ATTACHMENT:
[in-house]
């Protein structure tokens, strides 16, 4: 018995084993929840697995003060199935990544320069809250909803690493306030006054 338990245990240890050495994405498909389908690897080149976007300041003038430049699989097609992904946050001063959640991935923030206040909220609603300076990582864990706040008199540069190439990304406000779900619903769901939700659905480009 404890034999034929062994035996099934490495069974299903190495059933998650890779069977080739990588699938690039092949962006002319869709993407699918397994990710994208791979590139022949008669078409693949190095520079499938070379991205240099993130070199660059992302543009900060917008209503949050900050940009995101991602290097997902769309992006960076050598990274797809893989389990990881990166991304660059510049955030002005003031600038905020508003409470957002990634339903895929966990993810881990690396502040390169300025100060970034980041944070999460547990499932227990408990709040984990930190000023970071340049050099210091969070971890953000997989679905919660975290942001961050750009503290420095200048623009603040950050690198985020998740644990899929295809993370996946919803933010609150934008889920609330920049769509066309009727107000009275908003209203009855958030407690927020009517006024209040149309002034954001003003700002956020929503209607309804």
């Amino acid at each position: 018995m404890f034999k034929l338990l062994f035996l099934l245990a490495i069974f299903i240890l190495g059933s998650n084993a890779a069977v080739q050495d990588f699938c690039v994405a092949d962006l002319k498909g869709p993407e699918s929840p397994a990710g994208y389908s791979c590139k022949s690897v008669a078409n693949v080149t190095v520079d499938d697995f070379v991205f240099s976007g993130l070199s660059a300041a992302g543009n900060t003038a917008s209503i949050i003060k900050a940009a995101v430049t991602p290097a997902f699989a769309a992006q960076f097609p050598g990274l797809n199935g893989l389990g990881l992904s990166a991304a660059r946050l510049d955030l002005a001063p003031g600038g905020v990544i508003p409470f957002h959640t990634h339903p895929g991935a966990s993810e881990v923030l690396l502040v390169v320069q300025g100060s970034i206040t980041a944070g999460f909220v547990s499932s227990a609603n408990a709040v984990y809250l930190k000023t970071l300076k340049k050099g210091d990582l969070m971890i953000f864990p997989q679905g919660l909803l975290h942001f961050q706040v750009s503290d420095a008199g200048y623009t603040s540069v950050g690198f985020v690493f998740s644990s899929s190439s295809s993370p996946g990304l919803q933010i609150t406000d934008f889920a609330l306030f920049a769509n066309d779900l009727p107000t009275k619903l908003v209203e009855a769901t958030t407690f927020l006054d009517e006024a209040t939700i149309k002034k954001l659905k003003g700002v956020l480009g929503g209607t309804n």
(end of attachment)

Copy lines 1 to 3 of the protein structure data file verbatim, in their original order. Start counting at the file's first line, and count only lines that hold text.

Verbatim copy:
[in-house]
């Protein structure tokens, strides 16, 4: 018995084993929840697995003060199935990544320069809250909803690493306030006054 338990245990240890050495994405498909389908690897080149976007300041003038430049699989097609992904946050001063959640991935923030206040909220609603300076990582864990706040008199540069190439990304406000779900619903769901939700659905480009 404890034999034929062994035996099934490495069974299903190495059933998650890779069977080739990588699938690039092949962006002319869709993407699918397994990710994208791979590139022949008669078409693949190095520079499938070379991205240099993130070199660059992302543009900060917008209503949050900050940009995101991602290097997902769309992006960076050598990274797809893989389990990881990166991304660059510049955030002005003031600038905020508003409470957002990634339903895929966990993810881990690396502040390169300025100060970034980041944070999460547990499932227990408990709040984990930190000023970071340049050099210091969070971890953000997989679905919660975290942001961050750009503290420095200048623009603040950050690198985020998740644990899929295809993370996946919803933010609150934008889920609330920049769509066309009727107000009275908003209203009855958030407690927020009517006024209040149309002034954001003003700002956020929503209607309804």
């Amino acid at each position: 018995m404890f034999k034929l338990l062994f035996l099934l245990a490495i069974f299903i240890l190495g059933s998650n084993a890779a069977v080739q050495d990588f699938c690039v994405a092949d962006l002319k498909g869709p993407e699918s929840p397994a990710g994208y389908s791979c590139k022949s690897v008669a078409n693949v080149t190095v520079d499938d697995f070379v991205f240099s976007g993130l070199s660059a300041a992302g543009n900060t003038a917008s209503i949050i003060k900050a940009a995101v430049t991602p290097a997902f699989a769309a992006q960076f097609p050598g990274l797809n199935g893989l389990g990881l992904s990166a991304a660059r946050l510049d955030l002005a001063p003031g600038g905020v990544i508003p409470f957002h959640t990634h339903p895929g991935a966990s993810e881990v923030l690396l502040v390169v320069q300025g100060s970034i206040t980041a944070g999460f909220v547990s499932s227990a609603n408990a709040v984990y809250l930190k000023t970071l300076k340049k050099g210091d990582l969070m971890i953000f864990p997989q679905g919660l909803l975290h942001f961050q706040v750009s503290d420095a008199g200048y623009t603040s540069v950050g690198f985020v690493f998740s644990s899929s190439s295809s993370p996946g990304l919803q933010i609150t406000d934008f889920a609330l306030f920049a769509n066309d779900l009727p107000t009275k619903l908003v209203e009855a769901t958030t407690f927020l006054d009517e006024a209040t939700i149309k002034k954001l659905k003003g700002v956020l480009g929503g209607t309804n």